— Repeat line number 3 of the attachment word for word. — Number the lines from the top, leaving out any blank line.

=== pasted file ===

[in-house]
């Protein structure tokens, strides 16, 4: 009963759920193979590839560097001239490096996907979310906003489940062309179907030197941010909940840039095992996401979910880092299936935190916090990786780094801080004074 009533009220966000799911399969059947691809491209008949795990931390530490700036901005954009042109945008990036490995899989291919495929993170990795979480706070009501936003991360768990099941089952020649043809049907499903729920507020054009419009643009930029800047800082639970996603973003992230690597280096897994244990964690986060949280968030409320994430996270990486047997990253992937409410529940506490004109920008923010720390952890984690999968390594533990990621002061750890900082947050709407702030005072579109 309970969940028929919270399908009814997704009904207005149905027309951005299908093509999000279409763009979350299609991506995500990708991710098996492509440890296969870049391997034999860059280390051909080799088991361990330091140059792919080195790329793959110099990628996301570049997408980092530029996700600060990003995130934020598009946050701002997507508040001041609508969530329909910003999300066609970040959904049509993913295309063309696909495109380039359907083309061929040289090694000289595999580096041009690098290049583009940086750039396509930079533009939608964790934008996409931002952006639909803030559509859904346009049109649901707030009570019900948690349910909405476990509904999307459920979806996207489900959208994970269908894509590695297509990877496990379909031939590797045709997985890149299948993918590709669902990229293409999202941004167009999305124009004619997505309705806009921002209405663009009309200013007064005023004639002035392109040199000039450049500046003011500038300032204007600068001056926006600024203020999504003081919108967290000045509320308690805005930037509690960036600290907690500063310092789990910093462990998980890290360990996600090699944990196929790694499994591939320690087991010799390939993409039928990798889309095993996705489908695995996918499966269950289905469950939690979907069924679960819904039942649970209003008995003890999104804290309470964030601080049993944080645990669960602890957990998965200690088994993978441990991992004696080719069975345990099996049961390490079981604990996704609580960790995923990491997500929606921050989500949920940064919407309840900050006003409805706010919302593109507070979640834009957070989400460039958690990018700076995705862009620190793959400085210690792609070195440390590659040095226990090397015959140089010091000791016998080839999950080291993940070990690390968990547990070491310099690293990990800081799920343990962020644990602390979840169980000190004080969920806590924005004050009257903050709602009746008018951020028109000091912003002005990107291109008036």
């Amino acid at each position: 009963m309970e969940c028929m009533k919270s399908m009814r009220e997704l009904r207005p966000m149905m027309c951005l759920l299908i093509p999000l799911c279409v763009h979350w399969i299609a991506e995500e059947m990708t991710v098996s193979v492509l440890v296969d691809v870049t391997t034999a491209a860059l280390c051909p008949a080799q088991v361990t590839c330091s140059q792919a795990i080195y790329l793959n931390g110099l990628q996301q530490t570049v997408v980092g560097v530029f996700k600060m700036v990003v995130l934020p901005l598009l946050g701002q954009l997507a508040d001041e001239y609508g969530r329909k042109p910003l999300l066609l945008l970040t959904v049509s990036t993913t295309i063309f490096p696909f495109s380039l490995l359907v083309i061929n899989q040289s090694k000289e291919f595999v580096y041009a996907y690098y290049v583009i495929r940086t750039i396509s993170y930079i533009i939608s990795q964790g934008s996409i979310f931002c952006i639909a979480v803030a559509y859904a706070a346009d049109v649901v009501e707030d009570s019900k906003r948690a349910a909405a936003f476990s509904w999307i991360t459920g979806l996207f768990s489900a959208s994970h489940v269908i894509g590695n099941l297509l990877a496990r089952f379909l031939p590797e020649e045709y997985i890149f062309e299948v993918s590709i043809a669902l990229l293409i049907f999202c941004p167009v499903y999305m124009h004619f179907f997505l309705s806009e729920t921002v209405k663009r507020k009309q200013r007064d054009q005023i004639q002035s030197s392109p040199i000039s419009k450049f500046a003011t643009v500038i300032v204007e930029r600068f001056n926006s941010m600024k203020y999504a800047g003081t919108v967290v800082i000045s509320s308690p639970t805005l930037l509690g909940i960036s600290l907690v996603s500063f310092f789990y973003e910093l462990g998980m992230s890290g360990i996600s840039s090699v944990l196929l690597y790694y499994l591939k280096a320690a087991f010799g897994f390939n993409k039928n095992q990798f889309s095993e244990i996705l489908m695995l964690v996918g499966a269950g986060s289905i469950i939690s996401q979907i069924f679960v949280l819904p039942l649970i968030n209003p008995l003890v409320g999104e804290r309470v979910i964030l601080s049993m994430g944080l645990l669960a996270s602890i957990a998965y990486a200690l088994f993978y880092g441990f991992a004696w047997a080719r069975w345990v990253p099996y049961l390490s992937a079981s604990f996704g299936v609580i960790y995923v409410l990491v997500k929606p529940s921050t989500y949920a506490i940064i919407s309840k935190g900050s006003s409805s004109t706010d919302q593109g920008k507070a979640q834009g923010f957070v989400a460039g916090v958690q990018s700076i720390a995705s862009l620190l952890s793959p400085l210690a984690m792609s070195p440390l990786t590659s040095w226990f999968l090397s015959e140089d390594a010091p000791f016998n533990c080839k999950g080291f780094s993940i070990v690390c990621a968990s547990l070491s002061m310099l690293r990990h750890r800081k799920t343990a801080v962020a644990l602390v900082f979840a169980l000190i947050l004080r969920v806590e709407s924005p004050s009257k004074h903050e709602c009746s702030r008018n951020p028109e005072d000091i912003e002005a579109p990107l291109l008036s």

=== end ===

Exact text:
């Amino acid at each position: 009963m309970e969940c028929m009533k919270s399908m009814r009220e997704l009904r207005p966000m149905m027309c951005l759920l299908i093509p999000l799911c279409v763009h979350w399969i299609a991506e995500e059947m990708t991710v098996s193979v492509l440890v296969d691809v870049t391997t034999a491209a860059l280390c051909p008949a080799q088991v361990t590839c330091s140059q792919a795990i080195y790329l793959n931390g110099l990628q996301q530490t570049v997408v980092g560097v530029f996700k600060m700036v990003v995130l934020p901005l598009l946050g701002q954009l997507a508040d001041e001239y609508g969530r329909k042109p910003l999300l066609l945008l970040t959904v049509s990036t993913t295309i063309f490096p696909f495109s380039l490995l359907v083309i061929n899989q040289s090694k000289e291919f595999v580096y041009a996907y690098y290049v583009i495929r940086t750039i396509s993170y930079i533009i939608s990795q964790g934008s996409i979310f931002c952006i639909a979480v803030a559509y859904a706070a346009d049109v649901v009501e707030d009570s019900k906003r948690a349910a909405a936003f476990s509904w999307i991360t459920g979806l996207f768990s489900a959208s994970h489940v269908i894509g590695n099941l297509l990877a496990r089952f379909l031939p590797e020649e045709y997985i890149f062309e299948v993918s590709i043809a669902l990229l293409i049907f999202c941004p167009v499903y999305m124009h004619f179907f997505l309705s806009e729920t921002v209405k663009r507020k009309q200013r007064d054009q005023i004639q002035s030197s392109p040199i000039s419009k450049f500046a003011t643009v500038i300032v204007e930029r600068f001056n926006s941010m600024k203020y999504a800047g003081t919108v967290v800082i000045s509320s308690p639970t805005l930037l509690g909940i960036s600290l907690v996603s500063f310092f789990y973003e910093l462990g998980m992230s890290g360990i996600s840039s090699v944990l196929l690597y790694y499994l591939k280096a320690a087991f010799g897994f390939n993409k039928n095992q990798f889309s095993e244990i996705l489908m695995l964690v996918g499966a269950g986060s289905i469950i939690s996401q979907i069924f679960v949280l819904p039942l649970i968030n209003p008995l003890v409320g999104e804290r309470v979910i964030l601080s049993m994430g944080l645990l669960a996270s602890i957990a998965y990486a200690l088994f993978y880092g441990f991992a004696w047997a080719r069975w345990v990253p099996y049961l390490s992937a079981s604990f996704g299936v609580i960790y995923v409410l990491v997500k929606p529940s921050t989500y949920a506490i940064i919407s309840k935190g900050s006003s409805s004109t706010d919302q593109g920008k507070a979640q834009g923010f957070v989400a460039g916090v958690q990018s700076i720390a995705s862009l620190l952890s793959p400085l210690a984690m792609s070195p440390l990786t590659s040095w226990f999968l090397s015959e140089d390594a010091p000791f016998n533990c080839k999950g080291f780094s993940i070990v690390c990621a968990s547990l070491s002061m310099l690293r990990h750890r800081k799920t343990a801080v962020a644990l602390v900082f979840a169980l000190i947050l004080r969920v806590e709407s924005p004050s009257k004074h903050e709602c009746s702030r008018n951020p028109e005072d000091i912003e002005a579109p990107l291109l008036s």